Neanderthal Cave Structures

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Image: Michel Soulier/SSAC

The Neanderthal cave structures are arrangements of stalagmites discovered in the Bruniquel Cave in south-west France that have been dated to around 175,000 years ago, well before the migration of modern humans into Europe,[1] and among the oldest of built structures yet to have been discovered.

The cave was initially explored by speleologists in the early 1990's who discovered, around 300 meters from the entrance, a low semi-circular structure on the cave floor, as well as other smaller assemblages. Work on the site stopped however, when the lead archaeologist died in 1999, only to be picked up again in 2013 by a team led by Sophie Verheyden, a palaeoclimatologist at the Royal Belgian Institute of Natural Sciences in Brussels.[2]

The arrangements are constructed from up to four hundred stalagmites[3] broken off from other parts of the cave and laid out horizontally in overlapping layers to create low-walled semi-enclosed areas, the larger measuring 6.7 meters (22 feet) across. Vertically positioned stalagmite parts are also in evidence and appear to have been used to strengthen and support the horizontal elements. The smaller structure adjacent is 2.2 meters (7.2 feet) across.[4]

The larger structure is 6.7 meters (22 feet) across, while the smaller one is 2.2 meters (7.2 feet). Xavier MUTH - Get in Situ/Archéotransfert/Archéovision -SHS-3D/base photographique Pascal Mora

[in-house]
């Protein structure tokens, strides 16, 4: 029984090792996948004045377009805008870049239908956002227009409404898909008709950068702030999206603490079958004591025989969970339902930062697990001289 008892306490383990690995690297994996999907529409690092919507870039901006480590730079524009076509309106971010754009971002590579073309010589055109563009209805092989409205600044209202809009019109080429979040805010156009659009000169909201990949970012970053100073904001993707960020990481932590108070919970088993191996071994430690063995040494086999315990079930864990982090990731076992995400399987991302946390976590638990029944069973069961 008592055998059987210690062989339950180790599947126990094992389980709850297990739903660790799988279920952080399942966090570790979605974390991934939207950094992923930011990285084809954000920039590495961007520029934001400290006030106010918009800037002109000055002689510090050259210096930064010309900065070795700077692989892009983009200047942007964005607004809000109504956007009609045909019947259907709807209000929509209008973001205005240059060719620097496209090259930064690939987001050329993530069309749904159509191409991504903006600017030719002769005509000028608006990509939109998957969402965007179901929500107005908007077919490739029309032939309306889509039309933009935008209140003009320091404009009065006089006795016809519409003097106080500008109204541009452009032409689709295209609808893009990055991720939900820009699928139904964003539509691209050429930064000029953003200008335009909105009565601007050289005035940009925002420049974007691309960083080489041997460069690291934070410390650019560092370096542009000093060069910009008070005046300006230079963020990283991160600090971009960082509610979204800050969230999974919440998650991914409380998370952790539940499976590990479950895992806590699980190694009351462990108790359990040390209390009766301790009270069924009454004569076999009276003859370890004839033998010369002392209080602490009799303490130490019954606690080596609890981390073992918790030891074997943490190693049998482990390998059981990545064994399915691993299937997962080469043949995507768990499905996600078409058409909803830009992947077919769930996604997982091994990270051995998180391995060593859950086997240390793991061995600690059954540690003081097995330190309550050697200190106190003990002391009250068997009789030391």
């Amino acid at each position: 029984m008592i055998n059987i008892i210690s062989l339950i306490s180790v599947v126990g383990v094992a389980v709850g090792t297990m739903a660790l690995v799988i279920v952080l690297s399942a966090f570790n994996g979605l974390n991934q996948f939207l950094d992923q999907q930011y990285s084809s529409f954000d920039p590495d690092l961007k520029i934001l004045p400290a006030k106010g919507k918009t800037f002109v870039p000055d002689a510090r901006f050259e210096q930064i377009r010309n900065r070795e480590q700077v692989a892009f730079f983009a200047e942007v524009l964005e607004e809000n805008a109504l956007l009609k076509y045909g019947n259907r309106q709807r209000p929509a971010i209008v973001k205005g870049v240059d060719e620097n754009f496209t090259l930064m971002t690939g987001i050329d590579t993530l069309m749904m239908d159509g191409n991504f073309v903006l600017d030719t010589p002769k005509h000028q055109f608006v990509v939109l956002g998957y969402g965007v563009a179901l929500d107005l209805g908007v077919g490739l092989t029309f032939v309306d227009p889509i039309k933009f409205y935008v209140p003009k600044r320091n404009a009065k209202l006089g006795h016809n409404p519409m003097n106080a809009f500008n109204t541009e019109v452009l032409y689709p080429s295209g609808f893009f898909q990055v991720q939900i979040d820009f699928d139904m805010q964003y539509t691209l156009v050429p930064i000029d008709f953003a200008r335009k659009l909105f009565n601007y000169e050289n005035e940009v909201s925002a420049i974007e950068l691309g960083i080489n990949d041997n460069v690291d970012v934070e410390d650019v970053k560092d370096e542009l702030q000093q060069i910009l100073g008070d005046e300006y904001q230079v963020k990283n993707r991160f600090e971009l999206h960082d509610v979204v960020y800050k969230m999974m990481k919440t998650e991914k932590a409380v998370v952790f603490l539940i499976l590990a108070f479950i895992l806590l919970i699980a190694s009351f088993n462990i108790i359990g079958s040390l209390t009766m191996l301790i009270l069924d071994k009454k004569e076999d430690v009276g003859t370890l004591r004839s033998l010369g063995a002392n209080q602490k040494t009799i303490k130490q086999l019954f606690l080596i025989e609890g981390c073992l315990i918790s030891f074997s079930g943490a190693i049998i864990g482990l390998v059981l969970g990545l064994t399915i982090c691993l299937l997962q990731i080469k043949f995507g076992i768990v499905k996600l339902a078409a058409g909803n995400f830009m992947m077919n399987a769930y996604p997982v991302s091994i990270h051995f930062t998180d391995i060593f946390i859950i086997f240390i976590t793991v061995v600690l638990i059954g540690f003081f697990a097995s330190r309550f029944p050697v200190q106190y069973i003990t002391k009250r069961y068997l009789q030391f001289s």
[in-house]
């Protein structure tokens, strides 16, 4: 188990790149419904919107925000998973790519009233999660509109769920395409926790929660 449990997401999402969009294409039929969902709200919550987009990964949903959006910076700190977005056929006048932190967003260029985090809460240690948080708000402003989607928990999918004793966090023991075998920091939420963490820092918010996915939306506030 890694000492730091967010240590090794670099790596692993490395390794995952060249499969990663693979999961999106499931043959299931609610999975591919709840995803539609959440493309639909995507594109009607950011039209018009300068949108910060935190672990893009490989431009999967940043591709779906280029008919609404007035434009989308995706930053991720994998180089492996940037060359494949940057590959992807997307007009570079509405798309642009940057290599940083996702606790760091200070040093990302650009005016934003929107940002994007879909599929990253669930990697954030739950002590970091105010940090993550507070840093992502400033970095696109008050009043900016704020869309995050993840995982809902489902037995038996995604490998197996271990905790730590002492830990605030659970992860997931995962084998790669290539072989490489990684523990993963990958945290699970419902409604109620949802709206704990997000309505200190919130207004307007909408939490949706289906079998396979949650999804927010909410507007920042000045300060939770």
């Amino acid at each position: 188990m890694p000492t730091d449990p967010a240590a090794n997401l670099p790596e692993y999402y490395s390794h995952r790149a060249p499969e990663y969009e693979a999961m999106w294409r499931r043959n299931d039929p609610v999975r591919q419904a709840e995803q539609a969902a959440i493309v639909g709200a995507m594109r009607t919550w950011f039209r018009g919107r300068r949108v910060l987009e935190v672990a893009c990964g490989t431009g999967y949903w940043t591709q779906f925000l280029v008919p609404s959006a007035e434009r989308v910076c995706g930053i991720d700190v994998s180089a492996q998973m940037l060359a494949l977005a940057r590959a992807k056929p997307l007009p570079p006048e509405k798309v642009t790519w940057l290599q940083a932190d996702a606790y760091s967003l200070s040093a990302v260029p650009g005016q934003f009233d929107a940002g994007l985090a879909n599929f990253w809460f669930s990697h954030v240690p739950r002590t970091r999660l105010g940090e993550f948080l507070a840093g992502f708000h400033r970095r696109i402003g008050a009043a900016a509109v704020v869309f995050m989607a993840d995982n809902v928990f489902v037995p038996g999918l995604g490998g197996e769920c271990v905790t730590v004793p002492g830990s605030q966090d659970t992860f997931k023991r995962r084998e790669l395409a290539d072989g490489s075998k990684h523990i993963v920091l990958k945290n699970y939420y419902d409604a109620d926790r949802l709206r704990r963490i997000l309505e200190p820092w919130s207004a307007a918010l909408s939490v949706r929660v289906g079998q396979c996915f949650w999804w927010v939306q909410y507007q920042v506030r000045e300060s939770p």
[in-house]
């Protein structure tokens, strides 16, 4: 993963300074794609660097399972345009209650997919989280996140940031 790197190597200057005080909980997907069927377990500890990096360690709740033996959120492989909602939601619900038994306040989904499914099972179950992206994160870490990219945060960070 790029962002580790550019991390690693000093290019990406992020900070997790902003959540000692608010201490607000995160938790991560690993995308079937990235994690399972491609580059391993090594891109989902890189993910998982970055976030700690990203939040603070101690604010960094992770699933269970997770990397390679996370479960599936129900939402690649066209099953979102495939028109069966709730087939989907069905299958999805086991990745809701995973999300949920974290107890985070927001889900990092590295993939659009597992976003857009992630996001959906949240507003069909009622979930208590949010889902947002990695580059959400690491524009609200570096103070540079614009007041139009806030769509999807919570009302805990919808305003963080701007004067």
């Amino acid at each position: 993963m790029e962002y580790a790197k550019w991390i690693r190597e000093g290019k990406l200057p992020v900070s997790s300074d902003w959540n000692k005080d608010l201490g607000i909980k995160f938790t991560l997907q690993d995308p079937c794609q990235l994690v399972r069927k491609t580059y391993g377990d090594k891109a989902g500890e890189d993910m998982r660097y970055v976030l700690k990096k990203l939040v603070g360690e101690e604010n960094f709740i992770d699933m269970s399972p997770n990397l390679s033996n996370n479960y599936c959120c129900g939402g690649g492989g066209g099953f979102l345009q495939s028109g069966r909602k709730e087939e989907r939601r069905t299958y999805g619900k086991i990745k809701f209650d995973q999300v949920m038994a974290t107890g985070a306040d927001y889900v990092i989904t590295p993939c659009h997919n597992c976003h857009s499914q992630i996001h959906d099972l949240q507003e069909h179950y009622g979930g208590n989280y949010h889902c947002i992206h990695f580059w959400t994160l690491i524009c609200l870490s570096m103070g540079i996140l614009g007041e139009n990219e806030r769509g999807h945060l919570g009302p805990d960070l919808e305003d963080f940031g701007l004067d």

Uranium-series dating has established consistent ages of around 175,000 years for the creation of the structures. The dating procedure involved sampling the material of the stalagmites and the calcite layers that have grown over them in the millennia since the structure was laid out.[5] The site has been remarkably well preserved, the original entrance to the cave having been sealed by rock fall before the end of the Pleistocene period.

The purpose of the constructions remains mysterious. Evidence of charring on multiple locations of the structure appears to confirm the existence of hearths.[6] The site is well beyond the reach of daylight from the cave's original entrance. The discovery is considered of major significance to our understanding of hominid development, demonstrating Neanderthal deep cave use and a degree of social organisation not previously evidenced at sites in use this early in European prehistory.[7]


References[edit]

  1. Generally considered to have occurred between 75,000 and 45,000 years ago. See: Hua Liu, Franck Prugnolle, Andrea Manica, and François Balloux, "A Geographically Explicit Genetic Model of Worldwide Human-Settlement History," The American Journal of Human Genetics, May 30, 2006, retrieved August 30, 2016
  2. Ewen Callaway, "Neanderthals built cave structures — and no one knows why," Nature, May 25, 2016, retrieved August 30, 2016
  3. Nadia Drake, "Neanderthals Built Mysterious Stone Circles," National Geographic, May 25, 2016, retrieved August 30, 2016
  4. Callaway, "Neanderthals built cave structures."
  5. Ibid.
  6. Josh Davis, "Oldest Known Neanderthal Construction Found In French Cave Is 176,000 Years Old," IFL Science, May 26, 2016, retrieved August 30, 2016
  7. Drake, "Neanderthals Built Mysterious Stone Circles."